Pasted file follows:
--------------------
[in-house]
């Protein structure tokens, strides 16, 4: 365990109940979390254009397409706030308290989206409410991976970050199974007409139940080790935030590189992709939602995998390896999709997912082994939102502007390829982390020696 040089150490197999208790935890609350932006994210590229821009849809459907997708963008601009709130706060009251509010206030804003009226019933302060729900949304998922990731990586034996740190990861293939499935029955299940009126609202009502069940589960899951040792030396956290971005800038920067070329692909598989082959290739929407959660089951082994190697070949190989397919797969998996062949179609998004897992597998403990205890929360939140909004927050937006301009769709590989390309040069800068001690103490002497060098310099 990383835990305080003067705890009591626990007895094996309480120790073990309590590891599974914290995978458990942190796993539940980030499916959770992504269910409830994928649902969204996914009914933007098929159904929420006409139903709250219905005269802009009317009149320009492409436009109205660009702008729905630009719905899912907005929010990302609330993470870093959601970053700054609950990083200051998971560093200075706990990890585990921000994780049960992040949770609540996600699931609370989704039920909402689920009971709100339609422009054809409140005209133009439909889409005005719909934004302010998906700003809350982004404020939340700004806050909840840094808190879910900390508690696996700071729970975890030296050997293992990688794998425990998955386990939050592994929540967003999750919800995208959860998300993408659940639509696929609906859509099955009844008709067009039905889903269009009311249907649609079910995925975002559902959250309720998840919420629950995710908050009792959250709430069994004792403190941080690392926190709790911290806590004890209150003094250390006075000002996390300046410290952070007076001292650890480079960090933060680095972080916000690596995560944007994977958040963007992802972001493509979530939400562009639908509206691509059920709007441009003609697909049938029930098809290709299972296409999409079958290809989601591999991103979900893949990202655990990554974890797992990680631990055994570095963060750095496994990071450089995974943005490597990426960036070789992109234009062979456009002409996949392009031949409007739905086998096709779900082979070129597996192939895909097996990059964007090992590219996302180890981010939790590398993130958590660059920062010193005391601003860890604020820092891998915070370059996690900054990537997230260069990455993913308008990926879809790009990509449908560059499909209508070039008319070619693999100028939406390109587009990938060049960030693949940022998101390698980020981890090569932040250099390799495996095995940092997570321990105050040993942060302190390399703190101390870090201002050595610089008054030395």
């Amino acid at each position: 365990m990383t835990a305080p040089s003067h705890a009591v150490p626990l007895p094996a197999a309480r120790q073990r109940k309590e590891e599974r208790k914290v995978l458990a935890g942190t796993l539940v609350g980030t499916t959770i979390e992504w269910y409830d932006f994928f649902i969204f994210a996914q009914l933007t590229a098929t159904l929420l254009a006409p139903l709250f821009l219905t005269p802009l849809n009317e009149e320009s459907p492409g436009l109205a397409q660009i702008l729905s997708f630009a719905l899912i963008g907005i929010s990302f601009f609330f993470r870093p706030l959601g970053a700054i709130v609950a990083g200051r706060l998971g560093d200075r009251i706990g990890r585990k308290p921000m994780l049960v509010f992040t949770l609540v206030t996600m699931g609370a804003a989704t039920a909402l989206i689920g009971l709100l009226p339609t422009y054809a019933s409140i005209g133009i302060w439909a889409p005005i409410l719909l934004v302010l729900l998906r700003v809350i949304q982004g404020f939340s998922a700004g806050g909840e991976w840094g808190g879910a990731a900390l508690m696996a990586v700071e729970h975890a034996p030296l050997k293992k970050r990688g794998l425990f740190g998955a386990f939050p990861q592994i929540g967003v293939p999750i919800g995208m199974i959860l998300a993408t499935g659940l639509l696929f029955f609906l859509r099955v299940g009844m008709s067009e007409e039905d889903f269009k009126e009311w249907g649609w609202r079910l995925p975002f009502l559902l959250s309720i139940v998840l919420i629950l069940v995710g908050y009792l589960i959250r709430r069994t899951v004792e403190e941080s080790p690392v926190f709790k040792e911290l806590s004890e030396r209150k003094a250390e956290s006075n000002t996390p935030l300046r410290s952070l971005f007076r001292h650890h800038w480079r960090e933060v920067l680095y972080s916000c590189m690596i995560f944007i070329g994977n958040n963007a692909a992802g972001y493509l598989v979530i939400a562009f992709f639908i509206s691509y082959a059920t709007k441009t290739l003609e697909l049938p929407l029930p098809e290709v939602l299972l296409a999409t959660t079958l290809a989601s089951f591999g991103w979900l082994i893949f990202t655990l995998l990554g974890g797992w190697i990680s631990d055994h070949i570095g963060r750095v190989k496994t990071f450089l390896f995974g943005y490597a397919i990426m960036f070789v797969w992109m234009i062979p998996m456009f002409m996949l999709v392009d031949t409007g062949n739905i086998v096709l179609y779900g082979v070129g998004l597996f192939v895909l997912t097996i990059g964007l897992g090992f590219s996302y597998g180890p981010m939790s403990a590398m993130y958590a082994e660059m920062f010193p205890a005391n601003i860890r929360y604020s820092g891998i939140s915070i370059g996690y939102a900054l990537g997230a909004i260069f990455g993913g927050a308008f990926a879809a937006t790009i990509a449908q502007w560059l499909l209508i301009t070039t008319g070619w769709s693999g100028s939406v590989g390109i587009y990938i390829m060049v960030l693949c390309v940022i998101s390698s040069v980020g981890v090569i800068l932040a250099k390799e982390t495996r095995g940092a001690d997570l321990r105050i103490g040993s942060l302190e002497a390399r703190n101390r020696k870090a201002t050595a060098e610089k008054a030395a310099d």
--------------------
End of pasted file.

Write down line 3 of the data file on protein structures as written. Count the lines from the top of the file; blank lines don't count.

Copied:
């Amino acid at each position: 365990m990383t835990a305080p040089s003067h705890a009591v150490p626990l007895p094996a197999a309480r120790q073990r109940k309590e590891e599974r208790k914290v995978l458990a935890g942190t796993l539940v609350g980030t499916t959770i979390e992504w269910y409830d932006f994928f649902i969204f994210a996914q009914l933007t590229a098929t159904l929420l254009a006409p139903l709250f821009l219905t005269p802009l849809n009317e009149e320009s459907p492409g436009l109205a397409q660009i702008l729905s997708f630009a719905l899912i963008g907005i929010s990302f601009f609330f993470r870093p706030l959601g970053a700054i709130v609950a990083g200051r706060l998971g560093d200075r009251i706990g990890r585990k308290p921000m994780l049960v509010f992040t949770l609540v206030t996600m699931g609370a804003a989704t039920a909402l989206i689920g009971l709100l009226p339609t422009y054809a019933s409140i005209g133009i302060w439909a889409p005005i409410l719909l934004v302010l729900l998906r700003v809350i949304q982004g404020f939340s998922a700004g806050g909840e991976w840094g808190g879910a990731a900390l508690m696996a990586v700071e729970h975890a034996p030296l050997k293992k970050r990688g794998l425990f740190g998955a386990f939050p990861q592994i929540g967003v293939p999750i919800g995208m199974i959860l998300a993408t499935g659940l639509l696929f029955f609906l859509r099955v299940g009844m008709s067009e007409e039905d889903f269009k009126e009311w249907g649609w609202r079910l995925p975002f009502l559902l959250s309720i139940v998840l919420i629950l069940v995710g908050y009792l589960i959250r709430r069994t899951v004792e403190e941080s080790p690392v926190f709790k040792e911290l806590s004890e030396r209150k003094a250390e956290s006075n000002t996390p935030l300046r410290s952070l971005f007076r001292h650890h800038w480079r960090e933060v920067l680095y972080s916000c590189m690596i995560f944007i070329g994977n958040n963007a692909a992802g972001y493509l598989v979530i939400a562009f992709f639908i509206s691509y082959a059920t709007k441009t290739l003609e697909l049938p929407l029930p098809e290709v939602l299972l296409a999409t959660t079958l290809a989601s089951f591999g991103w979900l082994i893949f990202t655990l995998l990554g974890g797992w190697i990680s631990d055994h070949i570095g963060r750095v190989k496994t990071f450089l390896f995974g943005y490597a397919i990426m960036f070789v797969w992109m234009i062979p998996m456009f002409m996949l999709v392009d031949t409007g062949n739905i086998v096709l179609y779900g082979v070129g998004l597996f192939v895909l997912t097996i990059g964007l897992g090992f590219s996302y597998g180890p981010m939790s403990a590398m993130y958590a082994e660059m920062f010193p205890a005391n601003i860890r929360y604020s820092g891998i939140s915070i370059g996690y939102a900054l990537g997230a909004i260069f990455g993913g927050a308008f990926a879809a937006t790009i990509a449908q502007w560059l499909l209508i301009t070039t008319g070619w769709s693999g100028s939406v590989g390109i587009y990938i390829m060049v960030l693949c390309v940022i998101s390698s040069v980020g981890v090569i800068l932040a250099k390799e982390t495996r095995g940092a001690d997570l321990r105050i103490g040993s942060l302190e002497a390399r703190n101390r020696k870090a201002t050595a060098e610089k008054a030395a310099d």